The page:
Thinking before acting helps you stay safe


Recently, we have had a rash of stranger-than-normal calls here at the police department, so I thought I would take a minute to address the general theme that jumps out at me.

While I agree that Boulder City feels like a world away from the big city, it is not. We are a few short miles from the hustle and bustle of the city. We tend to be a little more trusting and a little more lenient than we probably should.

The catalyst call was from a woman who had left town with a man she had known just a week and was now stranded alongside the freeway in Oregon. Her vehicle had been left with a friend of the new love interest, along with the keys, and away she went. The caller is several states away and thinks this is the worst thing that could have happened (it isn’t).

I’ll bypass the obvious and go straight to the subject of her call: She had no idea where her vehicle was, what the full name of the friend was, what her license plate was (it’s a new car) or any other logistical information. She wanted to report her vehicle stolen after trying to call the friend and receiving a text saying she would never see her vehicle again.

The vehicle may or may not be stolen — for the meantime, she left it in the custody of someone she didn’t know. Without an address or directions to the location, there was no way to send officers (or anyone else) to check on it. She had no information to identify the vehicle enough to report it stolen.

It might sound outlandish; however, I encounter variations of this call every day. Examples: I bought a car from a friend of a friend, and now a repossession guy is trying to tow it away; I purchased a gun on Craigslist, and now I find it’s stolen; or I needed a ride home so I thought the person looked safe.

I get it. I’m entirely too trusting myself. However, we live in a new day and time, folks. Please think ahead. Don’t put yourself in physical danger or the possibility of it. Don’t purchase things from a second party that you have no way of knowing if they are stolen or not (possession of stolen property is still a crime). And for goodness sake, don’t get in someone’s car you do not know unless you have no other choice. There are safety precautions that can be taken for almost any situation, but, without thinking it out first, you are a vulnerable target.

Feb. 16. Fire: Several callers report smoke and flames alongside a structure at 2 a.m. in the 900 block of Nevada Way.

Suspicious: Drivers report a man lying on the side of the road wearing a blue jacket at 12:52 p.m. in the area of Railroad Pass.

Thought for the day: The man advises officers that he is just lying down to rest on his way to walk to Searchlight to see his girlfriend.

Feb. 17. Accident: Officers locate a severely damaged vehicle in a ditch but cannot locate a driver at 4:01 a.m. in the area of Gingerwood and Red Mountain drives.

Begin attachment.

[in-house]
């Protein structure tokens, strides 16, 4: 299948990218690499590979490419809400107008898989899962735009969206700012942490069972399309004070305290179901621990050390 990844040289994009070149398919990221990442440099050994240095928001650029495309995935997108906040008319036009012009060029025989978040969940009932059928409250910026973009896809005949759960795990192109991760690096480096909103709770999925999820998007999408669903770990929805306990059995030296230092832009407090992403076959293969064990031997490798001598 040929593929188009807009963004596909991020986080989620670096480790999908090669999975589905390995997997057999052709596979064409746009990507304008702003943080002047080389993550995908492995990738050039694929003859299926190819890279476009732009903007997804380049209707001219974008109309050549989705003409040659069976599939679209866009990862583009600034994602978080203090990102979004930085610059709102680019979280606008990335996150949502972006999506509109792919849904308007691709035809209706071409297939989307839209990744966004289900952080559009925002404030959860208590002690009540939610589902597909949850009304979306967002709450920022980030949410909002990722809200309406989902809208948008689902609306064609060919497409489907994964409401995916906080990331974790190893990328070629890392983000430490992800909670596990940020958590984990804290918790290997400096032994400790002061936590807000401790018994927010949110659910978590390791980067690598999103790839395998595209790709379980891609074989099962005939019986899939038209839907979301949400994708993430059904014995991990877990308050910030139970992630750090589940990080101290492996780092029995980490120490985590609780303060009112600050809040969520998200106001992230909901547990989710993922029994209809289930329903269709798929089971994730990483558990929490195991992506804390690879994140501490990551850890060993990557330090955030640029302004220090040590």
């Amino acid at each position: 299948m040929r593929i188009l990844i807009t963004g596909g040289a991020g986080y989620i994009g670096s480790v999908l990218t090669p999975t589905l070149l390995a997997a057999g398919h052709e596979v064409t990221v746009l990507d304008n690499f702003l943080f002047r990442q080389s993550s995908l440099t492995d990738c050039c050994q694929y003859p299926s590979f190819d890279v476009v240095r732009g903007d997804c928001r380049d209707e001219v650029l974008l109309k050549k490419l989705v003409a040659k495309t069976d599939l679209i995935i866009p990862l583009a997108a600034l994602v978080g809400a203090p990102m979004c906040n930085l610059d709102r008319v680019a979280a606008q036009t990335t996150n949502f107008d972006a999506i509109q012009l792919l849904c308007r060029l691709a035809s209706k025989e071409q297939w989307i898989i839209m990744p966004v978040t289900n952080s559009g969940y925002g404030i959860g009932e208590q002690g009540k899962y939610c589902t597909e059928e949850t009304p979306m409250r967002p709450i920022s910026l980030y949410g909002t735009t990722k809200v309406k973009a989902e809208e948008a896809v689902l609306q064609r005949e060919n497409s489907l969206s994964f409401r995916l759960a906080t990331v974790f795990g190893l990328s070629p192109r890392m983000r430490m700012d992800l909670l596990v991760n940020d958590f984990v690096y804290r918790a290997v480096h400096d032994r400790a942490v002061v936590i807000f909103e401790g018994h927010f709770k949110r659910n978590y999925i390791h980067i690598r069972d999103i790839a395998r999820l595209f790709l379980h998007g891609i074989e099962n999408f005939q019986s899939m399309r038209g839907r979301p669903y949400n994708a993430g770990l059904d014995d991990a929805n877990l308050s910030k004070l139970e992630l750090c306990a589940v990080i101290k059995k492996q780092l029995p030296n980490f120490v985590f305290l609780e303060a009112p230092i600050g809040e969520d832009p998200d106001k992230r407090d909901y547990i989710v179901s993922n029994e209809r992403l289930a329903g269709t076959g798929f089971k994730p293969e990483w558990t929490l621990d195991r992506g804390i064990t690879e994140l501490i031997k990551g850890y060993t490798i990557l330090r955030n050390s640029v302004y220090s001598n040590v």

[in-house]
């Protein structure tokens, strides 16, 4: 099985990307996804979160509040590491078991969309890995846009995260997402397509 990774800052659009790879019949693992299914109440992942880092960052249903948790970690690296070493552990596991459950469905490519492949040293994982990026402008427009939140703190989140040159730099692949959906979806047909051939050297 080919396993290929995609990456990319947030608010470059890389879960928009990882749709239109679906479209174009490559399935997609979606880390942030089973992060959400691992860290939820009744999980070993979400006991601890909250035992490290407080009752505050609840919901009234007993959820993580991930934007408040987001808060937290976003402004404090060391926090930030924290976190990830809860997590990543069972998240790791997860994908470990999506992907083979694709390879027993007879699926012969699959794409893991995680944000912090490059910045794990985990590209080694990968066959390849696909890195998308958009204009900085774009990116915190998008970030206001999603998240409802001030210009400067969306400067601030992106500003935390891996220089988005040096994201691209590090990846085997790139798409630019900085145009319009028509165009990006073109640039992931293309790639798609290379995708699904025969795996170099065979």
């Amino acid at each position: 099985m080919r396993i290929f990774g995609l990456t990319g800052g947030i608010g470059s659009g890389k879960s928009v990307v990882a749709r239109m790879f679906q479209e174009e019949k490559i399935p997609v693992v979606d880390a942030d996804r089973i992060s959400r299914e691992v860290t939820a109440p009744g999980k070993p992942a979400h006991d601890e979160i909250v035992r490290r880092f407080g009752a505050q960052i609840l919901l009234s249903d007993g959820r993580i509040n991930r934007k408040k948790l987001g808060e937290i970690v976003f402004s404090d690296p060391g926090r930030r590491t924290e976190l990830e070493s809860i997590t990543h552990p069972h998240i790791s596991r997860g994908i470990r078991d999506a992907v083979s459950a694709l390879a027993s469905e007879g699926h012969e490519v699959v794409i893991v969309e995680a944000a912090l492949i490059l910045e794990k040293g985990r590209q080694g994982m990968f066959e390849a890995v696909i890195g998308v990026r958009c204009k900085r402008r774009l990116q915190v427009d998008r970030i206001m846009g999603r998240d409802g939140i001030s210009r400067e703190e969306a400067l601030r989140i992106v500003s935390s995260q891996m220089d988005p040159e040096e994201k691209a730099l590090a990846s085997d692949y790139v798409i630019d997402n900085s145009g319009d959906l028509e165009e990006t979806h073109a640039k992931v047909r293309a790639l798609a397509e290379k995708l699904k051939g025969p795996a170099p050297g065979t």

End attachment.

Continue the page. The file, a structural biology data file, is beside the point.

Reckless driver: The driver is pulling a large trailer while tailgating, brake-checking, speeding, abruptly changing lanes and has driven several cars from the roadway at 12:35 p.m. in the area of U.S. Highway 93 and Veterans Memorial Drive.

Thought for the day: Unlucky for that driver that an officer with a traffic camera is witnessing the behavior.

Feb. 18. Drugs: The upstairs unit is full of weed smoke at 12:57 p.m. in the 1600 block of Nevada Highway.

Thought for the day: The new weed law has the concerns of second-hand smoke to contend.

Feb. 19. Suspicious vehicle: The vehicle doors are standing open at 4:22 a.m. in the 700 block of Seventh Street.

Fire: The fire department makes short work of the vehicle fire at 4:32 p.m. in the area of Buchanan Boulevard and Nevada Way.

Thought for the day: The owner of the vehicle forgot to close the doors and is glad officers alerted him before a theft.

Feb. 20. Family disturbance: Both subjects cooperate with officers who attempt to mitigate the damages of a deteriorated relationship at 5:11 a.m. in the 1100 block of Endora Way.

Disabled vehicle: The caller says his travel-trailer is hopelessly stuck but he will remove it when the mud dries up at 1:16 p.m. in the area of the dry lake bed.

Thought for the day: We always advise checking the weather report before taking any vehicle off road just because of such issues.

Feb. 21. Welfare check: Officers go check on the welfare of an elderly man who failed to show up for work or call at 12:35 p.m. in the 600 block of Avenue A.

Thought for the day: I’m happy to report the elderly man was just not feeling well enough to call into work.

Feb. 22. Welfare check: The OnStar operator reports someone repeatedly pushing the panic button in their stationary vehicle at 8:24 a.m. in the 800 block of Buchanan Boulevard.

Vandalism: The caller is reporting a rock thrown through the car windshield at 5:36 p.m. in the 1000 block of Wyoming Street.

Thought for the day: Sometimes getting oriented in your brand-new vehicle comes with a visit from the local police, too.

Call of the week: Traffic: The officer notes he has warned the subjects on seven different occasions not to drive the all-terrain vehicle on Boulder City streets and this will be the last warning given at 3:28 p.m. Feb. 16 in the area of New Mexico Street and Avenue B.

Tina Ransom is a dispatcher with the Boulder City Police Department. She is coordinator of the Boulder City Citizen’s Academy.